(Photo Credit: Richard T Gagnon/Getty Images)

By: Gayle Troiani | Follow me on Twitter @LadyBruinsFan

In the latest rounds of roster moves, the Bruins cut several young players from the NHL roster, shocking fans and leaving most to scratch their heads in disbelief. Among the cuts was Marc McLaughlin who earned fans’ praise even before heading into camp due to his performance in the 11 games he played for Boston last season.

Although McLaughlin was having a solid camp and preseason, outplaying most of the veterans while fighting for a spot along with John Beecher and Fabian Lysell, he was cut and sent to the Providence Bruins for what Coach Jim Montgomery called focusing on the details of his game.

Montgomery praised McLaughlin for his offensive production and his tenacity on the puck, but he alluded to the fact McLaughlin needs to work on his physicality and growth as a hockey player so he could gain knowledge of how the Bruins want to play professional hockey.

Montgomery added that McLaughlin is a big part of the Bruins’ future, and the organization’s depth allows the young players to continue to grow and develop their game with valuable playing time in Providence.

Ironically, the Bruins’ brass and coaches have all said they need to integrate the young players into the line-up, give them a chance, and then do the exact opposite. There’s no denying some of the young players did outplay the veterans in camp and preseason, but being sent down to Providence should not be seen as a punishment but rather an opportunity to grow and strengthen their games. While it may be perceived as the wrong message to the fans, it is, in fact, the right decision.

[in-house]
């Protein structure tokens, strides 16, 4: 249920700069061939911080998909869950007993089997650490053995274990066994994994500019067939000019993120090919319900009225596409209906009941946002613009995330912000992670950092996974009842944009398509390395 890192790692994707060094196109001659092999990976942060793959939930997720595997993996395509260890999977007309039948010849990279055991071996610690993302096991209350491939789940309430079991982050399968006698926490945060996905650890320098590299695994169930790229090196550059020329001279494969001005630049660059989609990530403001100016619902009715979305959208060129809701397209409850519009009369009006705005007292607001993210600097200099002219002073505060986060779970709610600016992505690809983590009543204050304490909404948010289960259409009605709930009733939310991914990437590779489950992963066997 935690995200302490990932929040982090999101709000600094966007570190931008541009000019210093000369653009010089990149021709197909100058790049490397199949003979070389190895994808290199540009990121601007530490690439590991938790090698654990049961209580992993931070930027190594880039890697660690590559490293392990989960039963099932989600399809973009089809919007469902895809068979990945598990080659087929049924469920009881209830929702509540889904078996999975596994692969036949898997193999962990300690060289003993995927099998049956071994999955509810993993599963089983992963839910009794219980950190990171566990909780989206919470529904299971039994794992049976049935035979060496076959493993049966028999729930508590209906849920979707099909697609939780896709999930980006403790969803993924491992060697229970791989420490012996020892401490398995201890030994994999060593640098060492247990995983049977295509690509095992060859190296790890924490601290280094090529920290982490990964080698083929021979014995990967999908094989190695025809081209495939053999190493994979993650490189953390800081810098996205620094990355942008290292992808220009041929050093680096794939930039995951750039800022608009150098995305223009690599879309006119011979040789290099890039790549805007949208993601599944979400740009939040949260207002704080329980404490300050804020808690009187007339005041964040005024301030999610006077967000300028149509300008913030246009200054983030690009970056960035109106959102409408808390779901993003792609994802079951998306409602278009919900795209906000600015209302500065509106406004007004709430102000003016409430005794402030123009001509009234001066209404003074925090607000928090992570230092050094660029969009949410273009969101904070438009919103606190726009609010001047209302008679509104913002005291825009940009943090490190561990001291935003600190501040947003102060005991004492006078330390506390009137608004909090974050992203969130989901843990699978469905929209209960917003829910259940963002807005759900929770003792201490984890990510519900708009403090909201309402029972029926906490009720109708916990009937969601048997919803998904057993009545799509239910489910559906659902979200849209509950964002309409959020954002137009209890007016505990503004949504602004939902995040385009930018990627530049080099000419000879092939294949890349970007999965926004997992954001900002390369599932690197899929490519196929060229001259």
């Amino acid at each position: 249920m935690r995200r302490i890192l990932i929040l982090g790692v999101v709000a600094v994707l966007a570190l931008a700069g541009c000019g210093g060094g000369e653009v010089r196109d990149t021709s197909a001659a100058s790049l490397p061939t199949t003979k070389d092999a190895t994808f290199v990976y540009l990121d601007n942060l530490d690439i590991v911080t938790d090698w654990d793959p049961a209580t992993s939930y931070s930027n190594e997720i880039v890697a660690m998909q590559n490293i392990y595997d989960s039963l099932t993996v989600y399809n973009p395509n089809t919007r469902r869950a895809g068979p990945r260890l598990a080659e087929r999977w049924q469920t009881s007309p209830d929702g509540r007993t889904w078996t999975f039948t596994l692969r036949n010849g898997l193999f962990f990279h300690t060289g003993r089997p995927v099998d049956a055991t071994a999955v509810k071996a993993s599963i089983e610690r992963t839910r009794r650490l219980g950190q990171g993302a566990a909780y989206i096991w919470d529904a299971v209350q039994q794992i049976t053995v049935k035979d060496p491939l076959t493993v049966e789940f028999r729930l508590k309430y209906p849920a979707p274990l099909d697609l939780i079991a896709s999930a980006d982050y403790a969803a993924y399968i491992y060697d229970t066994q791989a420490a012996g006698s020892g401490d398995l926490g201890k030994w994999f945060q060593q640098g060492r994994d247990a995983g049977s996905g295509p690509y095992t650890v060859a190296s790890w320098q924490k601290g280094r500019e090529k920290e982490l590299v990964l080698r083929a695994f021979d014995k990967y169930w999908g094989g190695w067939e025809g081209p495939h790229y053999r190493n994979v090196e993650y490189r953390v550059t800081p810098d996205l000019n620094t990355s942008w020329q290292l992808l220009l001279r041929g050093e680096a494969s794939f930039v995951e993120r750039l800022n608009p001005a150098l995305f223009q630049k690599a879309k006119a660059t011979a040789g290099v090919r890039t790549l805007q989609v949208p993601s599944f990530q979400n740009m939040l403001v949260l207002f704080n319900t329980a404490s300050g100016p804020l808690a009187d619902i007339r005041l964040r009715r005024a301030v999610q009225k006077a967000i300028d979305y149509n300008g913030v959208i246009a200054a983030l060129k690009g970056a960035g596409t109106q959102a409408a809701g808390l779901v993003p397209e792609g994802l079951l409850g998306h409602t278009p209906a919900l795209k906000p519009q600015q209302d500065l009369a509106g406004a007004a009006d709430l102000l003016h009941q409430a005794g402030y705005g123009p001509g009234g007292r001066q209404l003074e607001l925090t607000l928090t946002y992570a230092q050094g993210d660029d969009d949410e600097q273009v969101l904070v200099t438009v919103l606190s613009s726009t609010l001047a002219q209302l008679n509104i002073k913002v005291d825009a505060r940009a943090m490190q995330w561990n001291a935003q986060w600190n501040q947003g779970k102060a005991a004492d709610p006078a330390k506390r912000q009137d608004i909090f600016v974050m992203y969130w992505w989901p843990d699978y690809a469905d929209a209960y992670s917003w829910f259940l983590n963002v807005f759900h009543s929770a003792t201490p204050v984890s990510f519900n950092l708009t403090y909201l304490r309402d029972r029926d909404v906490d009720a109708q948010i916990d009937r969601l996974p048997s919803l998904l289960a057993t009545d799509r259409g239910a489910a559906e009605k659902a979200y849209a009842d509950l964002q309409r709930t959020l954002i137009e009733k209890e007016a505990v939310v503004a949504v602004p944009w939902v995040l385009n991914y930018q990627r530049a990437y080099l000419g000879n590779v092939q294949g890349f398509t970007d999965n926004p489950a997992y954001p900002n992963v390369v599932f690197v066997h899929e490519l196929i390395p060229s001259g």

McLaughlin, along with Lysell and Beecher, can only get better by playing 15 to 20 minutes a night in Providence versus less than 10 minutes in Boston. If fans are honest with themselves, they know the three youngsters will not get extended time on the ice, especially the power play or penalty kill when players like Patrice Bergeron, David Krejci, Brad Marchand, and David Pastrnak exist, all of whom played at least one season in Providence. Granted, Bergeron played during the 2004 lockout, but you can’t argue that it hurt him to be there.

Fans tend to be for the here and now and evaluate one or two games as the be-all-end-all instead of watching prospects for good habits, good decisions, and whether or not they display defensive liabilities that could outweigh the positives. Unfortunately, the same can be said about the same veterans the fans want the young players to replace; Nick Foligno, Tomas Nosek, and Trent Frederic.

Is it right to condemn players for what they have done in the past under a different coach before they even play one shift? If that’s the case, fans should be wary of Pavel Zacha playing on the Krejci-Pastrnak line because he wasn’t the picture of consistency in New Jersey and the lack of consistent play in Jake DeBrusk.

One thing is sure, the Bruins do have depth, and plenty of players would love the chance to take a veteran’s spot if they are underperforming.